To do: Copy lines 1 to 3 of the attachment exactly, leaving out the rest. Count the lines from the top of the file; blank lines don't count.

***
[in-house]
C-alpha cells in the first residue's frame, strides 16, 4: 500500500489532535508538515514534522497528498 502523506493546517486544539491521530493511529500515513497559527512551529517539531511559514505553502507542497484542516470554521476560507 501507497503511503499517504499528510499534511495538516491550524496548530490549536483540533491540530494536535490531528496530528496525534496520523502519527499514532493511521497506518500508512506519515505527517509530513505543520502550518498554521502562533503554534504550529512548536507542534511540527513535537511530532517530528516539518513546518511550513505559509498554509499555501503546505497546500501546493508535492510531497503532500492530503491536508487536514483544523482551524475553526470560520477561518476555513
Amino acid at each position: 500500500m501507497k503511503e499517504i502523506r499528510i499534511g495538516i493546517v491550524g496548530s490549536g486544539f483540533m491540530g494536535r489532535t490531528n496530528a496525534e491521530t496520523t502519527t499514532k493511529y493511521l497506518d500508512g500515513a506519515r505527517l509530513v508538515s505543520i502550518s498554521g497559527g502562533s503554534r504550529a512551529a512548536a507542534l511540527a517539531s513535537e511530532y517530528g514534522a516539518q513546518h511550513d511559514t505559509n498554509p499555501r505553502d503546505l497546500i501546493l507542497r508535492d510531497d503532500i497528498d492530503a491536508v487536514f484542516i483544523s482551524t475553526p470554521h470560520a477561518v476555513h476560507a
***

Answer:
[in-house]
C-alpha cells in the first residue's frame, strides 16, 4: 500500500489532535508538515514534522497528498 502523506493546517486544539491521530493511529500515513497559527512551529517539531511559514505553502507542497484542516470554521476560507 501507497503511503499517504499528510499534511495538516491550524496548530490549536483540533491540530494536535490531528496530528496525534496520523502519527499514532493511521497506518500508512506519515505527517509530513505543520502550518498554521502562533503554534504550529512548536507542534511540527513535537511530532517530528516539518513546518511550513505559509498554509499555501503546505497546500501546493508535492510531497503532500492530503491536508487536514483544523482551524475553526470560520477561518476555513
Amino acid at each position: 500500500m501507497k503511503e499517504i502523506r499528510i499534511g495538516i493546517v491550524g496548530s490549536g486544539f483540533m491540530g494536535r489532535t490531528n496530528a496525534e491521530t496520523t502519527t499514532k493511529y493511521l497506518d500508512g500515513a506519515r505527517l509530513v508538515s505543520i502550518s498554521g497559527g502562533s503554534r504550529a512551529a512548536a507542534l511540527a517539531s513535537e511530532y517530528g514534522a516539518q513546518h511550513d511559514t505559509n498554509p499555501r505553502d503546505l497546500i501546493l507542497r508535492d510531497d503532500i497528498d492530503a491536508v487536514f484542516i483544523s482551524t475553526p470554521h470560520a477561518v476555513h476560507a